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The ship of death

Emdad Rahman meets a survivor of the stricken Costa Concordia ferry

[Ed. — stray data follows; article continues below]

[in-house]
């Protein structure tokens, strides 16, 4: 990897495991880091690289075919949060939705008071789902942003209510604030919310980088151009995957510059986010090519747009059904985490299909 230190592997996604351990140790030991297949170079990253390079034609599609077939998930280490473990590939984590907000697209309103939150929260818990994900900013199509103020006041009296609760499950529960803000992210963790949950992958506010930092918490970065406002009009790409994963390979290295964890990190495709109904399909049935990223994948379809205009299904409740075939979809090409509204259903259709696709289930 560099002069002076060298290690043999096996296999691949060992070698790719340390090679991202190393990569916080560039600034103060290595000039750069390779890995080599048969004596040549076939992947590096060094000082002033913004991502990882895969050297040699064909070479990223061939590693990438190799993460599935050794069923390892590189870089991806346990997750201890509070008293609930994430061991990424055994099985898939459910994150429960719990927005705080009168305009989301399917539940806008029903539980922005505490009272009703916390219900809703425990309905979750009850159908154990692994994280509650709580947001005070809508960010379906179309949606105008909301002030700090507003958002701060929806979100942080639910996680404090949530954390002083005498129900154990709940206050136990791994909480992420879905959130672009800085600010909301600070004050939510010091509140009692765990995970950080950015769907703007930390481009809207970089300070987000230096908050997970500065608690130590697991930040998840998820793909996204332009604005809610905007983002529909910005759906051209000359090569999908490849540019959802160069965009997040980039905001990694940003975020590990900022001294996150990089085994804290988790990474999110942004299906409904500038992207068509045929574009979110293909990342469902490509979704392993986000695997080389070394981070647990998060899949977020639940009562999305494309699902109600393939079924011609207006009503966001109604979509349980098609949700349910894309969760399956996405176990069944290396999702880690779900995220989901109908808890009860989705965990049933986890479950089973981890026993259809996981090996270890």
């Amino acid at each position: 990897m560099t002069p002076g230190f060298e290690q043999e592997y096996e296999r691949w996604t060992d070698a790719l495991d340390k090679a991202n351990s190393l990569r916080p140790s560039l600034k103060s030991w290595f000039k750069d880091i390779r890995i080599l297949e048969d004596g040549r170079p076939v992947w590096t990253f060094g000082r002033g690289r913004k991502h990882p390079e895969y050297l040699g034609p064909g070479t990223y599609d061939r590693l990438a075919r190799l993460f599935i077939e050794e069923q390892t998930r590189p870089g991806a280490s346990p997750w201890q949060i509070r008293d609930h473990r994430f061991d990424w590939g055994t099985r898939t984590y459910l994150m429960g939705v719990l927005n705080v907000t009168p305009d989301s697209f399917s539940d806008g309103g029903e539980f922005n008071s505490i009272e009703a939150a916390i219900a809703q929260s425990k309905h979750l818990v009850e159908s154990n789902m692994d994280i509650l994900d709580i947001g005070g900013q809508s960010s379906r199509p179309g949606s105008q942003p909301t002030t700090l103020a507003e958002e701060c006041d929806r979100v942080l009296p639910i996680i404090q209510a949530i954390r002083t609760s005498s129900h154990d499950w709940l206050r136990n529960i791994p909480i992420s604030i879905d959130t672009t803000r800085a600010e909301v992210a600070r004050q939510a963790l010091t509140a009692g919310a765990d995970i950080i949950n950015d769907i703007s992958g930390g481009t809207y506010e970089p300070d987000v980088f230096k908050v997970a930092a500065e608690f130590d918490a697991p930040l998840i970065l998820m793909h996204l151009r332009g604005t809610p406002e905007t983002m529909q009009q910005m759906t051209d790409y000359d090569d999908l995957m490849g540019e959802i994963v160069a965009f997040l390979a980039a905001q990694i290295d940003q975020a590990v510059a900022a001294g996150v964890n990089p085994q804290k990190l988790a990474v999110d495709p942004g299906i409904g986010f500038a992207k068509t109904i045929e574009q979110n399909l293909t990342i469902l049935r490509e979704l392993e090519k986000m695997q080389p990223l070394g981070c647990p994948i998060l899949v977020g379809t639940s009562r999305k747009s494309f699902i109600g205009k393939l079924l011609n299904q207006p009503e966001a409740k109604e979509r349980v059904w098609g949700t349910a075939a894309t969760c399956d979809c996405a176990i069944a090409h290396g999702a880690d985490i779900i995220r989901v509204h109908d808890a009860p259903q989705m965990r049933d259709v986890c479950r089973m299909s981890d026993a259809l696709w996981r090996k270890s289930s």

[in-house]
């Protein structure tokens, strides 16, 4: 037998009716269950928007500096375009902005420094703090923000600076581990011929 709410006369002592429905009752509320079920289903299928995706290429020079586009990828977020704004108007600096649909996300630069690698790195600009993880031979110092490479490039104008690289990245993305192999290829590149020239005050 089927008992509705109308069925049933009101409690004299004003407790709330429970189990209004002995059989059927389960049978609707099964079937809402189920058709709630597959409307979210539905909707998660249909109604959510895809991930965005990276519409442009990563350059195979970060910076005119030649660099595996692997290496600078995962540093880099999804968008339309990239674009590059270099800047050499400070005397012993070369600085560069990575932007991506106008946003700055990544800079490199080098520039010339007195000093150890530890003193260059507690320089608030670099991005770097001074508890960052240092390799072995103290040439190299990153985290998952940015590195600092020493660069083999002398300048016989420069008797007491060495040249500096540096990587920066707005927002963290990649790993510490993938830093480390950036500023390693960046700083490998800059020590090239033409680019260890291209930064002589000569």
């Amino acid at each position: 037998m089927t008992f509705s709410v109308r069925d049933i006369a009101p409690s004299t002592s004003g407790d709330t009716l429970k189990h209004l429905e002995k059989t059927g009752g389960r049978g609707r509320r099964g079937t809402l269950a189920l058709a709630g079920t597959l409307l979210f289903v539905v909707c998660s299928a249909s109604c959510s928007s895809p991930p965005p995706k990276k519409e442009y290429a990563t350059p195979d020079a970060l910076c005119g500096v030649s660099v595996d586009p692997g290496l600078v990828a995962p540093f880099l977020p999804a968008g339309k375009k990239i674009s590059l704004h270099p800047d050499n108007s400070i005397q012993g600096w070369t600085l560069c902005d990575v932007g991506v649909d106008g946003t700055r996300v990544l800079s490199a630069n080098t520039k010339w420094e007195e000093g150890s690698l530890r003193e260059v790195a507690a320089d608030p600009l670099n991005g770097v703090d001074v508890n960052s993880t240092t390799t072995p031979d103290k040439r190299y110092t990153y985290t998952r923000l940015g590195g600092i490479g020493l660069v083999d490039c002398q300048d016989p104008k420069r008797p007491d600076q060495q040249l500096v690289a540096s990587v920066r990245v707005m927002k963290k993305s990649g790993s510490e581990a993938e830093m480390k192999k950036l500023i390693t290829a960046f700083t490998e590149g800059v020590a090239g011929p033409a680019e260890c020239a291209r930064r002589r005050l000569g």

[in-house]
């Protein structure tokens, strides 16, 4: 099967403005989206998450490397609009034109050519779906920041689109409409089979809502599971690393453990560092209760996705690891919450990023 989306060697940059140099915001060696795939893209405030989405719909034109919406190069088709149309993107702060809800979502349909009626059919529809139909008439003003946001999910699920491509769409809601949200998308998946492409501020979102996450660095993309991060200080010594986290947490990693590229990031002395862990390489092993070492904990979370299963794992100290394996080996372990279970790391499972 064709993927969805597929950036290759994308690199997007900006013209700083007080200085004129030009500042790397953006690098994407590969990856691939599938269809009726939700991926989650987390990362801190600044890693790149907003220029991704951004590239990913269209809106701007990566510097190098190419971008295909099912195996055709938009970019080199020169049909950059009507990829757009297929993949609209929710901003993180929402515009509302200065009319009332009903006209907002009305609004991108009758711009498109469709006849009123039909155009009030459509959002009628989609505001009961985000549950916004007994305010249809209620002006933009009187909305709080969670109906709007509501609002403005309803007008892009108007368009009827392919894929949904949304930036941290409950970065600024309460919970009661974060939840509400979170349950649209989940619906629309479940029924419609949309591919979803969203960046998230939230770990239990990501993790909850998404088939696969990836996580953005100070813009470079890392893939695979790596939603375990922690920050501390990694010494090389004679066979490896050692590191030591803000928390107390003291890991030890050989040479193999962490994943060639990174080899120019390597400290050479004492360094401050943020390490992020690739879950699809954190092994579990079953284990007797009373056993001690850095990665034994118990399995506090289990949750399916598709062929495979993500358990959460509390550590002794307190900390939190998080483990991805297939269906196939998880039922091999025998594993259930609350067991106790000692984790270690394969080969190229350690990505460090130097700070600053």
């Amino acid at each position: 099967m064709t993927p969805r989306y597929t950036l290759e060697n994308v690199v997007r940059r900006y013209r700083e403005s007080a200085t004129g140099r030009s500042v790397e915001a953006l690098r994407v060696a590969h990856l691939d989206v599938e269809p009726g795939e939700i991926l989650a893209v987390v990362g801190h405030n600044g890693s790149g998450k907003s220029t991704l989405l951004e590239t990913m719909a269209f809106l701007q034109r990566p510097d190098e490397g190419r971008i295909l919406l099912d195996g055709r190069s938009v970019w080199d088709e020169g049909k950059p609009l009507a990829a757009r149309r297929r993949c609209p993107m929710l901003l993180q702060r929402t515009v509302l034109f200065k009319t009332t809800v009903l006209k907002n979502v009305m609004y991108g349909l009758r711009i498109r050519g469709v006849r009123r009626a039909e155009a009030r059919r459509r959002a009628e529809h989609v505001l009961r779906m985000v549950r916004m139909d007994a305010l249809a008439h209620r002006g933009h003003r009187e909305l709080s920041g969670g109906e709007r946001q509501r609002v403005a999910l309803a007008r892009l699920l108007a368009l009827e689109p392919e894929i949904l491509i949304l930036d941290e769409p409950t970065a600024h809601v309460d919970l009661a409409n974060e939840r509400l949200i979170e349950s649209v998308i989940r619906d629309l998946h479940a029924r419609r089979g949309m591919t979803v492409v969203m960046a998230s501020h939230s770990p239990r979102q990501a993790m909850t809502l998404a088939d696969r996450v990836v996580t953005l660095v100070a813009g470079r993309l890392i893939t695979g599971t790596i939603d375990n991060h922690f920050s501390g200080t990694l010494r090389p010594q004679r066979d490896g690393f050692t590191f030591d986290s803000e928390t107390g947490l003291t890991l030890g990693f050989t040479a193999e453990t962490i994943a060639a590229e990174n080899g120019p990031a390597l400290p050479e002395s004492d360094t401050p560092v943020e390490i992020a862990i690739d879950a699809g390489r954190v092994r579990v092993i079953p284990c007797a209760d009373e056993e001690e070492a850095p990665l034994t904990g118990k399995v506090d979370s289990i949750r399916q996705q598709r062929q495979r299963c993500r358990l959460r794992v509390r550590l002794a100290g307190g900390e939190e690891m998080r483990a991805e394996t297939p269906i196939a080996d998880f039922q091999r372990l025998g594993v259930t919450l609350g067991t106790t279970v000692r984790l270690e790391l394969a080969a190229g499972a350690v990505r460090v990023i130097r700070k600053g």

Frencen Fernandes has a harrowing tale to tell. The 23 year old Portugese national, originally from Goa, was on board the stricken Costa Concordia – the Italian cruise ship which sank after it capsized at Isola del Giglio, Tuscany, on 13 January 2012, with the loss of 32 lives. Frencen was a crew steward for three and a half years. He had finished his evening shift and was retiring to his room when a startled colleague urgently told him to go to the upper deck as something was wrong: “At first it was felt that it was engine failure,” he told me. “The size of the Concordia – mixed with uncertainty amongst almost 5,000 people – meant that the majority of us did not have a clue as to what was happening and what lay in wait.” It was only after Captain Francesco Schettino ordered everyone to abandon ship that a bewildered Frencen and those around him realised that something was seriously wrong. “I was seriously scared,” said Frencen. I have a brother and my parents back home in Goa. My Dad still works to help support the family but I worried if I would ever see my folks again.” It was the dithering Schettino who tore a 160ft hole in the hull of the Costa Concordia while attempting a “sail past” at Giglio. There were 4,252 people aboard the ferry as it cruised around the Mediterranean Sea, starting from Civitavecchia in Lazio. During a salute to local islanders near the shore, the underside of the ferry became damaged after striking something hard on the sea bed. It caused a blackout and flooding, and after an hour of drifting the bungling Captain Schettino – who is now dubbed “Captain Coward” – ordered an evacuation. He is alleged to have fled to shore, leaving thousands of people aboard the ferry as it keeled over in the shallow waters. Schettino is currently on trial for manslaughter and abandoning the 114,000-tonne ship to its fate. During a six-hour evacuation, most passengers were safely brought ashore but the search for the missing continued for several months, with all but two being accounted for. The ship was set upright on 17th September 2013, and on 24 October 2013 it was reported that DNA analysis of one body found earlier in the same month confirmed it was the body of missing Italian passenger Maria Grazia Trecarichi. Frencen, who is now a waiter at Spice Lounge in CanveyIsland and 36 passengers escaped in a life raft: ” it was confusing and the air was full of fear. We had little idea of the real horrors and there were lots of hearsay and rumours as people were bewildered. I’m grateful for being among the survivors and I will make every day a productive day.  The scenes and panic still disturb me and I pray for the souls of the people we lost.”